for flute, tenor saxophone, viola, and double bass
Nuances de Noir(2022) was written in response to a commission from the Telluride Chamber Music Association for a chamber music work for dance. The violist, Danny DeSantis, is an old friend from my early years with the Phoenix Symphony with whom I shared a passion for improvisation. We had performed and recorded improvisation together many times over the years.
The unusual instrumentation, especially the inclusion of tenor saxophone and double bass, gave the ensemble a rather French flavor. It also seemed loaded with mellow instruments, which caused me to include alto flute in the mix. When I started working on the piece, the sound suggested to me the French Noir films of the 1950’s and 60’s, especially the jazz-inspired film scores of Martial Solal for Jean Luc Godard.
It then occurred to me that the atmosphere which triggered the Noir genre (the Cold War and threat of nuclear annihilation) was actually quite similar to today, albeit with a number of different threats (climate, pandemic, political extremism, and now a war of aggression!). Indeed, the present threats are even more insidious, especially climate. I began to see the present as different shades of “noir,” and the idea for the piece was born.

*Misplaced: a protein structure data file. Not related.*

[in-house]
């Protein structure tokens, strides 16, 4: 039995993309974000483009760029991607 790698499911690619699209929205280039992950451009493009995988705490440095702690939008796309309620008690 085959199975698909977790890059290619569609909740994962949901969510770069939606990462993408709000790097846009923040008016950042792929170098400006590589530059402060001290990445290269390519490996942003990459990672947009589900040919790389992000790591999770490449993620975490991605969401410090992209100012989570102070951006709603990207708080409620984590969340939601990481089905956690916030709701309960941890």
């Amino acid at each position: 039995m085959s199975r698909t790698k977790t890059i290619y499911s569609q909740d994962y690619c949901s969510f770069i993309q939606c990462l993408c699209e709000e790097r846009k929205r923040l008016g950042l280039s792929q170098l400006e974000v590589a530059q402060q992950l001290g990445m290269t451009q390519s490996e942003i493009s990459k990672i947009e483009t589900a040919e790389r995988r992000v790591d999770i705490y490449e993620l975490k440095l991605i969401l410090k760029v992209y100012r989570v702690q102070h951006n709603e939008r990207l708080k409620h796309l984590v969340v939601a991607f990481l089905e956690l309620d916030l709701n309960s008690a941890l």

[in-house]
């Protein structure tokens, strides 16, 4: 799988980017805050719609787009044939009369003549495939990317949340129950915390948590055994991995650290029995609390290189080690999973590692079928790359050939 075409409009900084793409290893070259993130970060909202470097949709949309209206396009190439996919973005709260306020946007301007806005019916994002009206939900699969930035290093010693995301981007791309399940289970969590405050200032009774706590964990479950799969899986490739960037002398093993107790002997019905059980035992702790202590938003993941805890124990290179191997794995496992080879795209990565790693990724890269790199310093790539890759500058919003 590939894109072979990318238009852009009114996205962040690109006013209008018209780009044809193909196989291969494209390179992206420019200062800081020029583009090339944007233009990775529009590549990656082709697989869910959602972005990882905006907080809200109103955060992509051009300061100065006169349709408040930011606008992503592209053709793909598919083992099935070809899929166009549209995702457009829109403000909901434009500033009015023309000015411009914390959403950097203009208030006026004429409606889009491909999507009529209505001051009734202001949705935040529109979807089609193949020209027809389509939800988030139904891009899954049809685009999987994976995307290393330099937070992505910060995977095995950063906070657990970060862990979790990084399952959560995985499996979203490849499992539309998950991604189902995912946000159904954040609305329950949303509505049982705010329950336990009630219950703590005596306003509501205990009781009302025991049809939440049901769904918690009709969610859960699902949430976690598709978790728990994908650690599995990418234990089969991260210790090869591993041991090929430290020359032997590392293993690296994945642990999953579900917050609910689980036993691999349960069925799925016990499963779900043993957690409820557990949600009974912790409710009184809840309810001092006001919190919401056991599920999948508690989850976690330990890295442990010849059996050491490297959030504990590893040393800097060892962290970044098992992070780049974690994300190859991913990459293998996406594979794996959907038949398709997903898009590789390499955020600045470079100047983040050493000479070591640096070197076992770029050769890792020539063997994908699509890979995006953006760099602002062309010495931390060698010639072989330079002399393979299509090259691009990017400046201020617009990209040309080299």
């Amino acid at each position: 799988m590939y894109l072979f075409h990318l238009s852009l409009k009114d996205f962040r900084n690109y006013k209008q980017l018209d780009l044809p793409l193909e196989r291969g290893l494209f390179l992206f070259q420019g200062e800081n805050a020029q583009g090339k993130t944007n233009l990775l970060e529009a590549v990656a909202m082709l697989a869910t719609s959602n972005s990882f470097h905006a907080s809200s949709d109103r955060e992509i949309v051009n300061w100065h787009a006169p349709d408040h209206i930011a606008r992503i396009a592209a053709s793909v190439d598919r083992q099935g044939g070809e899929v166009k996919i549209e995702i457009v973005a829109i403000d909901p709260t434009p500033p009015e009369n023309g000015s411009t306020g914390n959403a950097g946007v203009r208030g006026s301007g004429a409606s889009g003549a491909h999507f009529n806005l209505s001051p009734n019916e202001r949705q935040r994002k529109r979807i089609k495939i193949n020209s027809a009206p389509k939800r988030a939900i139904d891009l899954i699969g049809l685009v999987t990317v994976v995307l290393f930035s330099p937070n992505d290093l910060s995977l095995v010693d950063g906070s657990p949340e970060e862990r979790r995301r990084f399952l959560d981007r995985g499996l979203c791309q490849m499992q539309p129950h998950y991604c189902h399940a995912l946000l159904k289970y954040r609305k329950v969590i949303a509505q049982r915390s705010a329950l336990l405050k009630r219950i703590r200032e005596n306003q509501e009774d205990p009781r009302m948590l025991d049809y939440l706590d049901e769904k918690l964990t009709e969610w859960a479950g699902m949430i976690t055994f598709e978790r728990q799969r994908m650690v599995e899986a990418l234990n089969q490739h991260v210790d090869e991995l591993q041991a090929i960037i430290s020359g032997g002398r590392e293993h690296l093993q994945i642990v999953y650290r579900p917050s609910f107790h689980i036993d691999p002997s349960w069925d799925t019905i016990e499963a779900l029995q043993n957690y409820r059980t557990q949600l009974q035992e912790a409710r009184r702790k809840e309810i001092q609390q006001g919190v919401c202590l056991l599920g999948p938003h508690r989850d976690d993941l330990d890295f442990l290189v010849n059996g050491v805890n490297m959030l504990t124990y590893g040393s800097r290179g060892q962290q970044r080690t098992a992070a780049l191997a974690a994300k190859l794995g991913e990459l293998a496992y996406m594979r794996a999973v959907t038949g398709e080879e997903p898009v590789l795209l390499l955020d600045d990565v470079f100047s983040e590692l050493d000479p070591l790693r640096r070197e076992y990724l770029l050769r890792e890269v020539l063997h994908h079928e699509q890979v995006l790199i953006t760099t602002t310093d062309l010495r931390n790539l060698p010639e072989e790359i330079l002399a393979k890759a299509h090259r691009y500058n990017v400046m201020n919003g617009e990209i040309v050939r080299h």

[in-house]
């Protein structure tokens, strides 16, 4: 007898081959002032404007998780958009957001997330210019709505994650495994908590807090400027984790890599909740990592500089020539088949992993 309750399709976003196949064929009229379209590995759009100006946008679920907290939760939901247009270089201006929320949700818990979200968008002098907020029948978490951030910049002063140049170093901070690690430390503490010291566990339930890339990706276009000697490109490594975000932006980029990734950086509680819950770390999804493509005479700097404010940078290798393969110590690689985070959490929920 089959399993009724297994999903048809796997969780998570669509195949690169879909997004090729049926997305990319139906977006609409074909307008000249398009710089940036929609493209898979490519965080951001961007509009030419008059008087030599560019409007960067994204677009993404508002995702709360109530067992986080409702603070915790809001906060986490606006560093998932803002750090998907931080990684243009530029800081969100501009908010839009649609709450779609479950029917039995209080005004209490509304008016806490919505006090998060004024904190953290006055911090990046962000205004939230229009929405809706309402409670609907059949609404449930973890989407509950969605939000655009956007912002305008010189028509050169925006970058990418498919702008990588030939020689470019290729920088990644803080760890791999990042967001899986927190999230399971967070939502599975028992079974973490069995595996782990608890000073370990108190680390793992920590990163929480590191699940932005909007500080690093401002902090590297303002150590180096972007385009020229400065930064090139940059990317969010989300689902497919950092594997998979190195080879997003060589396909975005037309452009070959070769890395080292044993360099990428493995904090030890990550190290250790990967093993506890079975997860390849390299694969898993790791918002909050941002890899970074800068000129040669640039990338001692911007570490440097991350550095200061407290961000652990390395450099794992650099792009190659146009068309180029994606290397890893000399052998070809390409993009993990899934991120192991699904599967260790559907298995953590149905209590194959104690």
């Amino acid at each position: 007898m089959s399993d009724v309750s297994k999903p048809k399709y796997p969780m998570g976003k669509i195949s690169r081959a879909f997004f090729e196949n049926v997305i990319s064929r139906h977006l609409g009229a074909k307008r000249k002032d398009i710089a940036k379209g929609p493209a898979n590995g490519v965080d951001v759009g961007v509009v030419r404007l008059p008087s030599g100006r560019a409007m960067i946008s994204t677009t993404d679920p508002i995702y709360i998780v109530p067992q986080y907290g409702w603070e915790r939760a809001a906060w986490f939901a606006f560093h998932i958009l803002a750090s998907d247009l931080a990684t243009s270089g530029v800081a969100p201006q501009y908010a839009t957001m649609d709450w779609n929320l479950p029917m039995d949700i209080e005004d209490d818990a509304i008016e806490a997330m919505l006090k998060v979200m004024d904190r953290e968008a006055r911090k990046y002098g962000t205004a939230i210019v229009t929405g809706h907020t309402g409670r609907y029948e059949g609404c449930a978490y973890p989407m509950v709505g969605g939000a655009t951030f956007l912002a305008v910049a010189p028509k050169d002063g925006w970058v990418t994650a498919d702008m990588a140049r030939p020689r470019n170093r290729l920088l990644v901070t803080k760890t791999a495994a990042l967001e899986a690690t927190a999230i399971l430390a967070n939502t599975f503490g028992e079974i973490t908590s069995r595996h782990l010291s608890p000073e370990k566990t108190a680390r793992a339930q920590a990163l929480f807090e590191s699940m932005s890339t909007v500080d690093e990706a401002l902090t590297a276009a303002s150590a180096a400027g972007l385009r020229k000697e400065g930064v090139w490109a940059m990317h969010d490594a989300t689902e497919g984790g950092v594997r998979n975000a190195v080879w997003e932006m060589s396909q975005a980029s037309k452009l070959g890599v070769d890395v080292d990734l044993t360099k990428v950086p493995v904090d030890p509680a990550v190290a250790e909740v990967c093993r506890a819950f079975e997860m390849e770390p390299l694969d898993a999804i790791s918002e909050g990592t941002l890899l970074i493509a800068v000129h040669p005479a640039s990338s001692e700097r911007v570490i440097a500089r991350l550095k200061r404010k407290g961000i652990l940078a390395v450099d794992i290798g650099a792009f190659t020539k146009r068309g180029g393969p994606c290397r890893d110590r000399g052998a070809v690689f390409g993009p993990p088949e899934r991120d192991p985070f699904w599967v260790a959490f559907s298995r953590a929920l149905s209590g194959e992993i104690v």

Most of the piece is lively and rather nervous and builds to a frantic climax, but the piece ends slowly with a rather sad flute melody. The idea is that anxiety has its own dangers and can lead to life-changing decisions. The work is about eleven minutes in length and was first performed on March 27, 2022, in Telluride, Colorado.
The Trio (1983) for flute, viola, and piano was written as a finale to a concert of new chamber music works I presented in March of 1983. The other two premieres on that concert were the Viola Sonata (1982) and Short Set (1982) for flute and piano.
The work is one of the few traditional four-movement works I have written. I wrote the whole concert as a single design. The Viola Sonata has three sonata-like movements, and Short Set has three ABA song-like movements. The Trio is a combination of the two, with the outer two movements being sonata-like and the inner two movements being song-like. The first two movements are played attacca, and the last two movements are also played attacca, so the work is quite symmetrical.
The work has a festival or reunion feel to it. The first movement is the arrival stage, as the peace and quiet is disturbed by the arrival of the guests. My father’s family was very large and would stage family reunions every Thanksgiving at the local Grange Hall in Woodland, Washington, where upwards of a hundred people would gather. The two inner movements are episodes, and the last movement is the finale which for us was Thanksgiving dinner. I have several relatives whom I still only know from these events.
The first movement is titled Ingathering, which leads directly into the second movement, Waiting for the Sunrise.
The third movement is a quirky Scherzo, which keeps alternating between 2/4 and 3/4, and is followed by a hard-driving Finale.
Trio (1983) is available from American Composers Edition (composers.com) and may be ordered here.